Buying A Business? 5 Areas an Accountant Can Help Assess

Are you planning to buy an established business? If so, you have a great opportunity to earn profit from the get-go. But you also take on the risk that something negative in the business will go unnoticed. One way to avoid this problem is to work with a certified public accountant (CPA) to help you assess the business's standing. Here are a few things they'll help you look for.

Business Valuation

Is the business really worth what the owner is asking you to pay? Business valuation is tricky, and you may need the services of an independent business appraiser. However, your accountant can help ensure good appraisals of large assets, understand the value of intangible assets, and will assess the income history. 

Obligations and Liabilities

What liabilities are you agreeing to take over legal responsibility for? Unexpected liabilities—like a pending lawsuit, unpaid taxes, or receivables in areas—could doom your venture before it ever gets going. Your CPA will look for signs of hidden liabilities and help you understand the financial ramifications of those you know about. 

Financial Statements

The financial statements are, hopefully, your window into the real state of the business's income earning potential. If the statements haven't been independently audited, your CPA is your best resource to determine what they really say and how reliable they appear to be. They will alert you to potential discrepancies, show you where to ask more questions, and analyze strengths and weaknesses.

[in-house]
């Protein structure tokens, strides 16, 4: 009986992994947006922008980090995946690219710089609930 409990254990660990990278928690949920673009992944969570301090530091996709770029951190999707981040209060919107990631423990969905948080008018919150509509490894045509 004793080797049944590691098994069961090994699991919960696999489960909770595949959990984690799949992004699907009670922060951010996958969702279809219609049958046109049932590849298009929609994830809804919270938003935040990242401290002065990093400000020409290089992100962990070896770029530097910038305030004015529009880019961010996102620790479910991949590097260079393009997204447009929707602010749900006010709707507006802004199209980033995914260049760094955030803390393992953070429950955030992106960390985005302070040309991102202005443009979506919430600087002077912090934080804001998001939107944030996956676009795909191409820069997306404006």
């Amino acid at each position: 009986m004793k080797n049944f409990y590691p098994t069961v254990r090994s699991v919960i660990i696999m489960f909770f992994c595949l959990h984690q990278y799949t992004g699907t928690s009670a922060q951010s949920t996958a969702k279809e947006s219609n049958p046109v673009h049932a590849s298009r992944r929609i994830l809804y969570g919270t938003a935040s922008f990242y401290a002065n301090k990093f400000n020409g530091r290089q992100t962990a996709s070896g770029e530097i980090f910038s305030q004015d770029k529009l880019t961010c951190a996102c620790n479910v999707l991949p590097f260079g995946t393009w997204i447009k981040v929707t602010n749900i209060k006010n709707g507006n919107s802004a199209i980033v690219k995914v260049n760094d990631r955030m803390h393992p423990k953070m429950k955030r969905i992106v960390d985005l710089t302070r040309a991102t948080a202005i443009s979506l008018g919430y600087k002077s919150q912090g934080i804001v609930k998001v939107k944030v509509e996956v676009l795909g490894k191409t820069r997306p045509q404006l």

Contract Assessments

Your attorney should look through all contracts and leases you will take over to ensure there are no legal surprises. However, an accountant can also help you learn if these contracts are a net financial positive for you and how they affect your profit margin. 

Bookkeeping Procedures

How well does the business run its day to day operations? Is there significant room to improve how they track income and expenses? Is money being left on the table, so to speak, due to lax bookkeeping and accountability? Does it pay extra costs to make up for a failure to manage money? A good accountant will see indicators that there is (or is not) profit to be made by cleaning up business practices. 

Due diligence, the effort to glean all the information possible about a business before buying, is key to your new endeavor's success. Learn more about how a good accountant can help you complete your due diligence with confidence by meeting with certified public accountants in your state today.